D Company led the move followed by C, B and A Companies, but came under heavy artillery and machine gun fire. A certain amount of reorganisation had to be carried out on reaching the trenches.
At 5.00pm, the Commanding Officer was sent for from brigade HQ and told that the attack would be renewed at 6.00pm.The objective was a line overlooking Cherisy and the attack was to be made by the 19th Battalion on the left and the 18th Battalion on the right.
The Commanding Officer had little time to plan the attack and found it necessary to attack in 3 waves using 3 Platoons in each wave. The Commanding Officer called his Company Commanders together and quickly gave his orders. C company were to attack on the right, B in the centre and A on the left. D Company was to support each of the other Companies with 1 platoon each, unfortunately Second Lieutenant Purdy, who was Commanding D Company at the time, was killed on his way back from HQ, and His Company having no orders did not leave the assembly trenches.
At 6.00pm, the attack was launched. The frontage was
too wide for the Companies to keep in touch and the enemy trenches were only
penetrated in a few places. During the advance, a good many casualties were
suffered from our own artillery barrage. When the Men came under machine gun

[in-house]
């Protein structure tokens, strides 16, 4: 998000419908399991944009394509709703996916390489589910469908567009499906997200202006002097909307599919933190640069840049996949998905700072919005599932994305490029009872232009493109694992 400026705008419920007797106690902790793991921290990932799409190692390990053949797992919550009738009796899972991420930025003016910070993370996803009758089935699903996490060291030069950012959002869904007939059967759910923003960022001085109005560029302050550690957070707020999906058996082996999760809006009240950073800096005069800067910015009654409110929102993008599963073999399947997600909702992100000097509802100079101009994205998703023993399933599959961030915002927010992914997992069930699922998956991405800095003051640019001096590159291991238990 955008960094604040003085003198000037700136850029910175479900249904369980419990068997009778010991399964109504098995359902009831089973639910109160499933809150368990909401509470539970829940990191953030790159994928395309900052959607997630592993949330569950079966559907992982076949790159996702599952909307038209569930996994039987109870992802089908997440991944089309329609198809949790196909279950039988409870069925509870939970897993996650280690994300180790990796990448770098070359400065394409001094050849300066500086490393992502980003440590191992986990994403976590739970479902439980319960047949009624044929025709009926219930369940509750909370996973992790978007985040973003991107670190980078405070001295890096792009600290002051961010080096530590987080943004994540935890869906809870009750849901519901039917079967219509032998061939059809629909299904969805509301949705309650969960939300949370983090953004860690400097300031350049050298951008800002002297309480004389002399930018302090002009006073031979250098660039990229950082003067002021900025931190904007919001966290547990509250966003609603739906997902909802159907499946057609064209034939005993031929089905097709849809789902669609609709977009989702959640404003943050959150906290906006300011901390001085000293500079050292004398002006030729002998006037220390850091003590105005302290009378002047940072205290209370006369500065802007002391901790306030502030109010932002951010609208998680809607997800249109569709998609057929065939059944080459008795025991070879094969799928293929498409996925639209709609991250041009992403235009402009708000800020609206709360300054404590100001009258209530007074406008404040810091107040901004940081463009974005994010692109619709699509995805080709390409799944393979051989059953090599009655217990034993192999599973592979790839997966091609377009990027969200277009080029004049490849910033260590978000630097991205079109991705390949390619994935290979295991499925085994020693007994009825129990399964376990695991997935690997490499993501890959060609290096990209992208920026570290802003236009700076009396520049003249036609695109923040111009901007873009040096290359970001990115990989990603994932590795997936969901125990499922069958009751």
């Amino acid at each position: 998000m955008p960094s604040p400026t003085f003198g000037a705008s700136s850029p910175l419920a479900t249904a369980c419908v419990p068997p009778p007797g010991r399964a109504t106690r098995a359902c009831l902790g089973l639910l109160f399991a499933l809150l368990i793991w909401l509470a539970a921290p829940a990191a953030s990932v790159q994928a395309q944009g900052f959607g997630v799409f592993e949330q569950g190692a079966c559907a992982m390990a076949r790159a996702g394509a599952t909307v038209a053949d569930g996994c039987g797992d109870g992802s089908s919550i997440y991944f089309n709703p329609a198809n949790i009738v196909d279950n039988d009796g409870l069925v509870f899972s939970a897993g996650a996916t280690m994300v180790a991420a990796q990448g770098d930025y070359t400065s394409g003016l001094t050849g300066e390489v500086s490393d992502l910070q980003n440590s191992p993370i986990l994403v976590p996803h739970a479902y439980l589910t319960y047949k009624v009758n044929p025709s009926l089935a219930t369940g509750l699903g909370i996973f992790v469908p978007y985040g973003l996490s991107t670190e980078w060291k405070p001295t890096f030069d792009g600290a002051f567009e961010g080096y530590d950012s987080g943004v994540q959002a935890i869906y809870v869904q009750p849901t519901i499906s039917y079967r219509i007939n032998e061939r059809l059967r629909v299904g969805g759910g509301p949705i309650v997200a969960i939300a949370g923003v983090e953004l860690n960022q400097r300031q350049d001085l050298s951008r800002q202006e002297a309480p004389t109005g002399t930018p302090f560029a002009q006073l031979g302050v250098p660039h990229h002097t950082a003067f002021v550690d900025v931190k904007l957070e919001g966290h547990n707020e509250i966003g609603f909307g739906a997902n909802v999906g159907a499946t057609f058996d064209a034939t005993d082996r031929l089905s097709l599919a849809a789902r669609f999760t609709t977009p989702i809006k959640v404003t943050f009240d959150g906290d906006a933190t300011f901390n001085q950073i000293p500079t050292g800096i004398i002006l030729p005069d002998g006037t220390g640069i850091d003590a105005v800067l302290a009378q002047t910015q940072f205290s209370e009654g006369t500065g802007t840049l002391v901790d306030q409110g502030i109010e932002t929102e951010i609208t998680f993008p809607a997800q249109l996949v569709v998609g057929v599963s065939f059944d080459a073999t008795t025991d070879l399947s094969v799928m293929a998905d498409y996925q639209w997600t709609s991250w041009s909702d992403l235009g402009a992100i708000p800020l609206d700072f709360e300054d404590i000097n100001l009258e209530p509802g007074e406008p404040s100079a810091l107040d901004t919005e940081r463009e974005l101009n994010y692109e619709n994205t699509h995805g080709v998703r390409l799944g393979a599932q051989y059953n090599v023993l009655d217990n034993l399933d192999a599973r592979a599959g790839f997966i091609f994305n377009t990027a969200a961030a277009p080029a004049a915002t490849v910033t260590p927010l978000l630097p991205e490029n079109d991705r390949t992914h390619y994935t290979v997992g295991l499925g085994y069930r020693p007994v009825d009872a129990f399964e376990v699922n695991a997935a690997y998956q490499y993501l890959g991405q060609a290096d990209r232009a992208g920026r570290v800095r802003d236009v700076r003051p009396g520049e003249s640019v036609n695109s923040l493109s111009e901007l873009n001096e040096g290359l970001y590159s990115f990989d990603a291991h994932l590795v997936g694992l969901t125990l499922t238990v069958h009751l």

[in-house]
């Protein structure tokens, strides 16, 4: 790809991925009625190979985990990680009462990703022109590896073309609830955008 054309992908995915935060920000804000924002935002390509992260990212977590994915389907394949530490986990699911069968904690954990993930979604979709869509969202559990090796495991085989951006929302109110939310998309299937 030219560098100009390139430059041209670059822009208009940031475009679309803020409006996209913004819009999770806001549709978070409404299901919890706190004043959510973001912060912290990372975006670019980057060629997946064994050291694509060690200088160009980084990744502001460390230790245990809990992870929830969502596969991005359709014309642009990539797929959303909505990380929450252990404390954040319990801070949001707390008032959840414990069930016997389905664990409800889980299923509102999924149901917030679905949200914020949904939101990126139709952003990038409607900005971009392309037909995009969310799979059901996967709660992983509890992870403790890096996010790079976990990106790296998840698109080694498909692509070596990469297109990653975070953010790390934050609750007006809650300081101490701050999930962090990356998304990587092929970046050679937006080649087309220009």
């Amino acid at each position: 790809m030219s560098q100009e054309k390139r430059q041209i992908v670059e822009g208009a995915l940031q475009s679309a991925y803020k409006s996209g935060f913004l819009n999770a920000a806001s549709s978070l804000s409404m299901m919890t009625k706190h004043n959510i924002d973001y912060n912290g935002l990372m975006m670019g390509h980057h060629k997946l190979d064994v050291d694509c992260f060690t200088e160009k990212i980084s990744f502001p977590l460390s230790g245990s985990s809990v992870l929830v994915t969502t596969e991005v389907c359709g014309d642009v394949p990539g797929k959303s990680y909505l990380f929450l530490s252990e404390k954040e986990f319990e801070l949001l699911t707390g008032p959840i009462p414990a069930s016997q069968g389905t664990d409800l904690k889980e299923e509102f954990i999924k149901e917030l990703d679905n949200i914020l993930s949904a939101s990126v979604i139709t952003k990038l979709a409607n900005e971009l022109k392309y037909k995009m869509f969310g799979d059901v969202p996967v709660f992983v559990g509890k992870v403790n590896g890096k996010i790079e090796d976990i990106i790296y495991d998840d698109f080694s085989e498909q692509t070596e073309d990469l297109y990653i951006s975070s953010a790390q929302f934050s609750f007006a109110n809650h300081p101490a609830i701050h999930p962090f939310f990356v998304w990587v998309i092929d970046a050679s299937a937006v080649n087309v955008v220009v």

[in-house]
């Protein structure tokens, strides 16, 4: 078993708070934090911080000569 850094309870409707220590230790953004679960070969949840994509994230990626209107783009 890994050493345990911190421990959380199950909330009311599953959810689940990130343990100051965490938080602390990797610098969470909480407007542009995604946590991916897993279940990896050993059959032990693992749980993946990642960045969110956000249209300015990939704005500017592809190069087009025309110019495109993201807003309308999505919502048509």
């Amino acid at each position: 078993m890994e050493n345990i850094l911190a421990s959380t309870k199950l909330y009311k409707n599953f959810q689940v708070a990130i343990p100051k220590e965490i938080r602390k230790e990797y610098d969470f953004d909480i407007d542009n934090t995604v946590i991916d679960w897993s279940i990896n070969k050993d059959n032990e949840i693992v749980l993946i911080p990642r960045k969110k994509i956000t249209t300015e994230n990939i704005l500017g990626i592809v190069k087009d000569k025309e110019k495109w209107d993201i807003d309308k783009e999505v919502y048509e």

fire, they doubled forward and the Officers and Sergeants were unable to hold
them back. The companies reached the enemy trenches and found them still full
of Germans and there was no sign of the Battalion which the Commanding Officer
had been told would mop up behind the Battalion. A great deal of machine gun fire
poured from the enemy second line trench, causing many casualties. All the
Officers of both Companies had become casualties and the N.C.O’s decided to
hold on to what they had already gained. The men held the position until
midnight, when the 2nd
At about 11.00am the next day, the Commanding Officer advanced 3 Platoons of the Battalion to occupy the German support line. In the evening, 4 strong points were constructed by the Royal Engineers and these were garrisoned by one platoon each under Second Lieutenants Cookson, Fyfe, Swann and Sergeant Ford.
Two of the platoons were relieved on the 25th and the remaining two on the 28th.
On the 29th, the Battalion marched to